I was struck by your care, your clarity, and boundaries. Nothing felt imposed upon by you, allowing me to feel safe and open. Everything felt like an invitation, making it easy for me to participate. The next day, I felt remarkably better, especially with the back injury. It felt like I hadn’t injured myself. The work was meaningful to me as a recipient. – W.C., OR.
I value your grounded presence and the way the space was held. You were logistically and spiritually dialed in. I appreciate your subtlety. The session was every bit as real as getting a tuning fork session in person. I feel good, shifted, and in a new place.
It was my first time for Theta healing therapy, in general and with Leah, truly a gift! We connected in a calm
but spiritually explosive emotional healing specifically driven. Respectfully and gently addressing the specific
emotions causing contrast, allowing for a clean flow of cleansing to take place. A truly guided giving and receiving experience of deep healing emotionally, that I hope to explore more deeply in the future.
R.R., Bellingham WA.
Boost Your Immune System Using These Two Points
Lu 7 and St 36
Although they are invisible to the naked eye, we are exposed to millions upon millions of germs. Bacteria, viruses , fungi and protozoa are found on nearly every surface, including doorknobs, furniture, office supplies, phones, remote controls, and even the food we eat. Thankfully, most of these germs are harmless and pose no direct threat to our health, but there are others which aim to cause infection and illness. You can safeguard yourself against these foreign invaders, however, by utilizing the Lu 7 and St 36 acupuncture points.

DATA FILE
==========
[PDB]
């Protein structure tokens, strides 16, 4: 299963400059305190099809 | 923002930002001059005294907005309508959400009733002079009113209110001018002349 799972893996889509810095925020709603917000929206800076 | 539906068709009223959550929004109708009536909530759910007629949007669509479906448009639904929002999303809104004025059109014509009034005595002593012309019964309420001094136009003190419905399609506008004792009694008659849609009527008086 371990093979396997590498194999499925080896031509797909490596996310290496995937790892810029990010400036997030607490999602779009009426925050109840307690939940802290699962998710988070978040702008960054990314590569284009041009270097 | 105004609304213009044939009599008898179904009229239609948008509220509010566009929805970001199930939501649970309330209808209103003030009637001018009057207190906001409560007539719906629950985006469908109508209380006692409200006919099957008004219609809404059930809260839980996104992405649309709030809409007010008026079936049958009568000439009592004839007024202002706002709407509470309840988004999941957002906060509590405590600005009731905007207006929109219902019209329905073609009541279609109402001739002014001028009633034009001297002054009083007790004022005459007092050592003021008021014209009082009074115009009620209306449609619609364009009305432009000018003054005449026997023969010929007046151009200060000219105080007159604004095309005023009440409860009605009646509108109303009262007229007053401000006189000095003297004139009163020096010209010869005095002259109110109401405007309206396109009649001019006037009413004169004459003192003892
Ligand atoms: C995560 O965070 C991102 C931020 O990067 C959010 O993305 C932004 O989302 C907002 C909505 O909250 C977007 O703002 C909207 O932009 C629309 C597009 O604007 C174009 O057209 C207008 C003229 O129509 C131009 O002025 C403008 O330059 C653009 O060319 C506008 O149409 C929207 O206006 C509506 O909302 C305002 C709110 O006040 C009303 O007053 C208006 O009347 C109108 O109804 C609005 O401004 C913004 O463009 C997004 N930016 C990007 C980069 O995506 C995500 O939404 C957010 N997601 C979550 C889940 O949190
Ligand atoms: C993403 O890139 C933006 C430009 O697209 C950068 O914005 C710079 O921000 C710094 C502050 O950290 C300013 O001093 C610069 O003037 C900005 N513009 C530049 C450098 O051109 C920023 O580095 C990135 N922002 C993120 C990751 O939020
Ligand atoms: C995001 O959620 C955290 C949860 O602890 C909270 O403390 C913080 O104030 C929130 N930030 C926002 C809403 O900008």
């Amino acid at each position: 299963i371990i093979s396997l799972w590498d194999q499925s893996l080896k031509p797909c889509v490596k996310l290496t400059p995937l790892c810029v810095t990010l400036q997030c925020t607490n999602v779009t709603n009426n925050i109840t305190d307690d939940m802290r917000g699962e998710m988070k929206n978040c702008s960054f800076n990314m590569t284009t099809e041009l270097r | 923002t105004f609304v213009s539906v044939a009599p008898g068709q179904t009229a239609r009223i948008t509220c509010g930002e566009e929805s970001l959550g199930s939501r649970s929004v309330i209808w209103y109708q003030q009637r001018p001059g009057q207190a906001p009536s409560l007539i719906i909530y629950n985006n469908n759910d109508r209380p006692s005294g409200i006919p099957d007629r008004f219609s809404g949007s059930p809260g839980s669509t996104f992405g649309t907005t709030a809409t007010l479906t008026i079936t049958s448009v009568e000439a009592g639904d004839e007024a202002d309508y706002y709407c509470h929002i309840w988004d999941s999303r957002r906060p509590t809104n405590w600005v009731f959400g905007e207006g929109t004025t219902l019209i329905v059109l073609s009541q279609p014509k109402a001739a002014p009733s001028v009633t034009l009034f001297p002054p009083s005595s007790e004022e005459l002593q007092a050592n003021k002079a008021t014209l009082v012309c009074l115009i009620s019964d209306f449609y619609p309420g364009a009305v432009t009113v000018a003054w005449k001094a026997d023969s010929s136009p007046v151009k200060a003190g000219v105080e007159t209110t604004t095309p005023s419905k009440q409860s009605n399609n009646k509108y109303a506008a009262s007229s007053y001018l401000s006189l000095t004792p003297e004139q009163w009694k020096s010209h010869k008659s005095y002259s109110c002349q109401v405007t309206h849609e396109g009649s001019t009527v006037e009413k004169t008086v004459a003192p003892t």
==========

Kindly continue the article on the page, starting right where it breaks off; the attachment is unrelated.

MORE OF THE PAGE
Lu 7 Acupuncture Point
The Lu 7 (also known as the Lieque 7 or Lung 7) is an acupuncture point that’s commonly used to treat bodily infections while subsequently boosting the immune system. To locate it, form a “thumbs up” gesture with your hand and look for the small crease in your skin at the base of your thumb. The Lu 7 acupuncture point is found roughly 2 finger-lengths up the wrist from this crease. It’s most easily identified by feeling around this area of your wrist for a subtle depression at the bottom of two tendons.
Lu 7 is known to offer relief of the following symptoms:
- Sore throat
- Runny nose
- Nasal congestion
- Chest congestion
- Body aches
- Muscle cramps
Stu 36 Acupuncture Point
The St 36 (also known as Zusanli, Leg Three Mile or Stomach 36) is another powerful immune-boosting acupuncture point. Don’t let its name fool you into thinking it’s located on the stomach, though. St 36 is actually located on the underside of the leg, directly behind and below the patella.
St 36 receives its namesake for the symptoms it’s used to treat. While Lu 7 focuses on cold and fever-like symptoms, St 36 is used more digestive problems.
Lu 7 is known to offer relief of the following symptoms:
- Acid reflux
- Low energy
How Lu 7 and St 36 Can Improve Immune System Function